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What is a capital asset pricing model?

Capital asset pricing model

The capital asset pricing model (CAPM) is a formula used in investing to calculate risk and apply it to an expected return on an asset. CAPM can be used to construct a diversified portfolio to reduce risk. 

There are two types of risk: systematic risk refers to overall market risk; unsystematic risk refers to the risk of an individual asset. Unsystematic risk is reduced by asset allocation

Where have you heard about a capital asset pricing model?

The concept of the CAPM capital asset pricing model was developed in the 1960s as part of modern portfolio theory to guide investors in the construction of their portfolios. In the 1970s, a CAPM variation, referred to as Black CAPM or zero-beta CAPM, was developed and helped to popularise the concept as it does not make the assumption of a risk-free asset. 

You might have seen the capital asset pricing model explained in the context of an investor hedging their portfolio to fit their risk tolerance. Aggressive investors who tolerate higher levels of risk invest in assets with a higher risk-to-reward ratio, while more conservative investors with a lower risk tolerance select less volatile assets. 

What do you need to know about a capital asset pricing model?

Learning how to calculate a capital asset pricing model can help you to estimate the expected return from an investment and allows you to diversify your portfolio to include different assets with different levels of risk.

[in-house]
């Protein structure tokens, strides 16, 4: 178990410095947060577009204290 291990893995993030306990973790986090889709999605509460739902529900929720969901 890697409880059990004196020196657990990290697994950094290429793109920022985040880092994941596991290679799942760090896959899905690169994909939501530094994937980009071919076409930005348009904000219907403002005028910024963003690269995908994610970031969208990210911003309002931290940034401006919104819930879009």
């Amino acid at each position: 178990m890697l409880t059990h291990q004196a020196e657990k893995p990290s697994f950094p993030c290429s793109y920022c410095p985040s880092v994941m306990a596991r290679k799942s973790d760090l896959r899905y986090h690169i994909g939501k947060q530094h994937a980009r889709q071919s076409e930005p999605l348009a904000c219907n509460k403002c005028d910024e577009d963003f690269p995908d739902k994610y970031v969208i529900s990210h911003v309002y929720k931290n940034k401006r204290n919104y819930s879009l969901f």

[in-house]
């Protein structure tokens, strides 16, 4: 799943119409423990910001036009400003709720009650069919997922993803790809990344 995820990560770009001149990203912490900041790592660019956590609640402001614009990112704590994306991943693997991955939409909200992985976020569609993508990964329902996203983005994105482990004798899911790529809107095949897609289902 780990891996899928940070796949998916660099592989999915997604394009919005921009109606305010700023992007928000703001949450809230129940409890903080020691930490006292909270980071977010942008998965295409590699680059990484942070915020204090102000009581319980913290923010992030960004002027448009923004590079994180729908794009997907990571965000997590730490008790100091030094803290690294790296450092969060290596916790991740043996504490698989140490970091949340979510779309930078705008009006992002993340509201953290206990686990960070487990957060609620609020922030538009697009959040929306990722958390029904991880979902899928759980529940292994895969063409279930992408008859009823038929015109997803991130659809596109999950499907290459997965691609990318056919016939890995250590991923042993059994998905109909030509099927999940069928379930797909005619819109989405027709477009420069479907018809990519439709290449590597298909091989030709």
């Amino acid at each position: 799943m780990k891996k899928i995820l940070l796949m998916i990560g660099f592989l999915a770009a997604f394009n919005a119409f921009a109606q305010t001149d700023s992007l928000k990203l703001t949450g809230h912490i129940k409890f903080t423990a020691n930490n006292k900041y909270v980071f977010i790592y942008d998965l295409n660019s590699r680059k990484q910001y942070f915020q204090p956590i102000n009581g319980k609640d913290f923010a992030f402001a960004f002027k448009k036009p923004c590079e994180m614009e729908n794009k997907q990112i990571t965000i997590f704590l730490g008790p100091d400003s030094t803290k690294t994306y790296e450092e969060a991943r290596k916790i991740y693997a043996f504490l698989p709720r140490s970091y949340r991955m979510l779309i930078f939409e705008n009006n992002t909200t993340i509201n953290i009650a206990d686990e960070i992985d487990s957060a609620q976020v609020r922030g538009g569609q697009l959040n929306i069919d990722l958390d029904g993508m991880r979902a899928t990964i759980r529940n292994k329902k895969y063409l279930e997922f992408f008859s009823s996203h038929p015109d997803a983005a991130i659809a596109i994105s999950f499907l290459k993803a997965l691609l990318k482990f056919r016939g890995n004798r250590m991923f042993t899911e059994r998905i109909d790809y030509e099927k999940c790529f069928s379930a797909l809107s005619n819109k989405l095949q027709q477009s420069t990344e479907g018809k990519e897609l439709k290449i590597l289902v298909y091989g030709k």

The capital asset pricing model formula is as follows:

Capital asset pricing modelThis can be expressed as expected return = risk-free rate + beta x market risk premium.

The risk-free rate (Rf or Rrf) typically refers to the yield on a 10-year government bond. Beta is a measure of a stock’s volatility relative to the overall market. The risk-free rate subtracted from the expected market return (Rm) calculates the risk premium, which is higher for riskier assets. 

The relationship between the risk and the expected return is the security market line (SML). Investors can use the SML to determine the risk of their portfolio holdings.

To use an example of a stock that has a share price of $100, pays a 3 per cent annual dividend and has a beta of 1.3, assuming the risk-free rate is 3 per cent and the market is expected to rise by 5 per cent annually, the CAPM rate of return is 5.6 per cent:

5.6 per cent = 3 per cent + 1.3 x (5 per cent - 3 per cent)

The expected rate of return can be used to discount the anticipated dividend payout and rise in the share price and calculate the discounted cash flow (DCF). In this case, if the discounted value of future cash flows is below $100 then the CAPM indicates the stock is overvalued, and if it is above $100 it suggests the stock is undervalued.

You should be aware that the capital asset pricing model has its limitations. It is calculated based on past returns, which do not necessarily indicate the future performance of the asset. The formula assumes that the risk-free rate and beta remain constant over time and do not cover all the risks of an asset. It also makes the unrealistic assumption that the investor can borrow and lend funds at the risk-free rate, as individual investors are not able to obtain the same rate as the government.

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